The inertia is actually worse in lower gears as u must accelerate the engine components much faster for a given change in road speed... So actually add more lower gears to a truly constant power engine and acceleration will be worse! Only a small amount, but a small amount none the less.

Mates yet?!
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machin

Joined: 25 Nov 2008

It also has a component for gradients (positive and negative), but i've assumed a flat road for all these graphs.
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machin

Joined: 25 Nov 2008

How do you find your acceleration?
I would like to see a sample calculation, out of curiosity.
For Sure!!
ringo

Joined: 29 Mar 2009

The way I do the inertia is to equate the inertia of the engine and transmission to an equivalent inertia at the road wheels...by taking into account the relative rotational speed of there components compared to the road wheels... U need to work out the inertia separately for each gear therefore since the relative speeds are different... My program does that all for u, and I've created my own system for estimating the inertias of there parts based on a load of different factors and a survey of many real parts (I'm by geek, what can I say!)... Or I can individually add in actual values if they're known...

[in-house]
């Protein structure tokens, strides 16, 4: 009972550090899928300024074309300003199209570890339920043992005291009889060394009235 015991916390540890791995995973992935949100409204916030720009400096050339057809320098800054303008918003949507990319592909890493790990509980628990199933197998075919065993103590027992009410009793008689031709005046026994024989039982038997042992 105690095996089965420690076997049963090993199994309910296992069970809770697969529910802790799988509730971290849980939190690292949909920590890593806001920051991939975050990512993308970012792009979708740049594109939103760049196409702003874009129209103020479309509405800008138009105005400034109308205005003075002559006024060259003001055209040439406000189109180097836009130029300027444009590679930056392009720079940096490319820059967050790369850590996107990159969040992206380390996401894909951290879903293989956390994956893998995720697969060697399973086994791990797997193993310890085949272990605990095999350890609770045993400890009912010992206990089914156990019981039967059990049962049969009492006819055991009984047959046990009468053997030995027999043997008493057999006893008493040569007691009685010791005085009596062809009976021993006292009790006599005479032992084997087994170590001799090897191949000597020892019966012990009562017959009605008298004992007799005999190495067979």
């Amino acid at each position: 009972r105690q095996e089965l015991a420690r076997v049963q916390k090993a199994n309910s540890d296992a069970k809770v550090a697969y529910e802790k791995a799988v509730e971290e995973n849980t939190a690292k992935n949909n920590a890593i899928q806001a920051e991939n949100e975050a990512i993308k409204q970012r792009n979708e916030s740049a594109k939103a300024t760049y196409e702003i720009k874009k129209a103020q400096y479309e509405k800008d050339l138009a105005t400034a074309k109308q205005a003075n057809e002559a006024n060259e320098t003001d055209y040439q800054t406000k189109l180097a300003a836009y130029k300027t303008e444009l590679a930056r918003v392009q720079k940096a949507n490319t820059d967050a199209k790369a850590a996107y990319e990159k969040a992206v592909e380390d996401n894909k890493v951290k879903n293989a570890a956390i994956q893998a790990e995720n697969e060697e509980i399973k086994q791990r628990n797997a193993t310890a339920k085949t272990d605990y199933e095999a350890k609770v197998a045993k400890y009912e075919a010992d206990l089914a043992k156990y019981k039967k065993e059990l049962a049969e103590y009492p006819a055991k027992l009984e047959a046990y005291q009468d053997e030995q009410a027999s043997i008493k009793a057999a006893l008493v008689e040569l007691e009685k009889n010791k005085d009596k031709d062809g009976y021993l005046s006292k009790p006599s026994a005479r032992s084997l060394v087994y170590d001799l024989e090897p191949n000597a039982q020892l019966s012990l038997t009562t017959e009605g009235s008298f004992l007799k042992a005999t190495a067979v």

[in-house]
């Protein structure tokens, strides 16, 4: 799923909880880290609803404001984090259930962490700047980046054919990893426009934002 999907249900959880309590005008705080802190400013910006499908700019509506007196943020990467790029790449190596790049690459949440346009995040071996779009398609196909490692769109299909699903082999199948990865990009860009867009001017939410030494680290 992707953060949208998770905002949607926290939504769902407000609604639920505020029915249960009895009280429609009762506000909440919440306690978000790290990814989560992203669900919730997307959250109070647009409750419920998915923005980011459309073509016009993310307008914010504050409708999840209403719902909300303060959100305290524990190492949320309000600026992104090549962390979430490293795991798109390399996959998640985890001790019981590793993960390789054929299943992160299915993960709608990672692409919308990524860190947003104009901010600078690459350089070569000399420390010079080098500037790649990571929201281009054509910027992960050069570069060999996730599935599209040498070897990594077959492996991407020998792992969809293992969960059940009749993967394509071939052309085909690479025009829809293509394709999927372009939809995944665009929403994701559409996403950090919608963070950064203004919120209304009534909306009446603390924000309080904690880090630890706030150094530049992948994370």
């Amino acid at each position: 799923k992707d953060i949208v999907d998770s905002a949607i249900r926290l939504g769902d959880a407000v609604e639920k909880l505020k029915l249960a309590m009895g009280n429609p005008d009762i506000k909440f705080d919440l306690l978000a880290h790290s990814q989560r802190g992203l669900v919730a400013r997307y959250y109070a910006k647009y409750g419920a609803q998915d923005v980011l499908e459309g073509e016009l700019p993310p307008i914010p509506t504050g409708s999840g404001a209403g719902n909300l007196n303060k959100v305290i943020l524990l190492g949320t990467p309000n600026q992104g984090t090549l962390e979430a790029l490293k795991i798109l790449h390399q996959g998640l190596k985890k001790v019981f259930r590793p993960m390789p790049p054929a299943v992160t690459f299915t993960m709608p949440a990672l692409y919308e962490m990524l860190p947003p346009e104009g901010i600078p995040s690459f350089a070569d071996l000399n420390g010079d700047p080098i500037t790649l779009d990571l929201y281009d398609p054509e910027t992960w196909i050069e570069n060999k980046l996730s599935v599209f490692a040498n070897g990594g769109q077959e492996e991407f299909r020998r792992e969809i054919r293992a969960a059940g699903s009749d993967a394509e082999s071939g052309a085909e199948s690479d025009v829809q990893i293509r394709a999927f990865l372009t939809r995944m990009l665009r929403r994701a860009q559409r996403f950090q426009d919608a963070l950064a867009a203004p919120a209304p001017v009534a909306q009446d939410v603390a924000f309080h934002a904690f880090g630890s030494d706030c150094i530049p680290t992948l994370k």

Convinced I know what I'm talking about now?!
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machin

Joined: 25 Nov 2008

Honestly, give it a go yourself, what you'll find as I did is that the effect of the rotating parts is fairly small compared to the mass of the car... And in addition its worse in low gears due to the higher ratios...
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machin

Joined: 25 Nov 2008

machin wrote:The way I do the inertia is to equate the inertia of the engine and transmission to an equivalent inertia at the road wheels...by taking into account the relative rotational speed of there components compared to the road wheels... U need to work out the inertia separately for each gear therefore since the relative speeds are different... My program does that all for u, and I've created my own system for estimating the inertias of there parts based on a load of different factors and a survey of many real parts (I'm by geek, what can I say!)... Or I can individually add in actual values if they're known...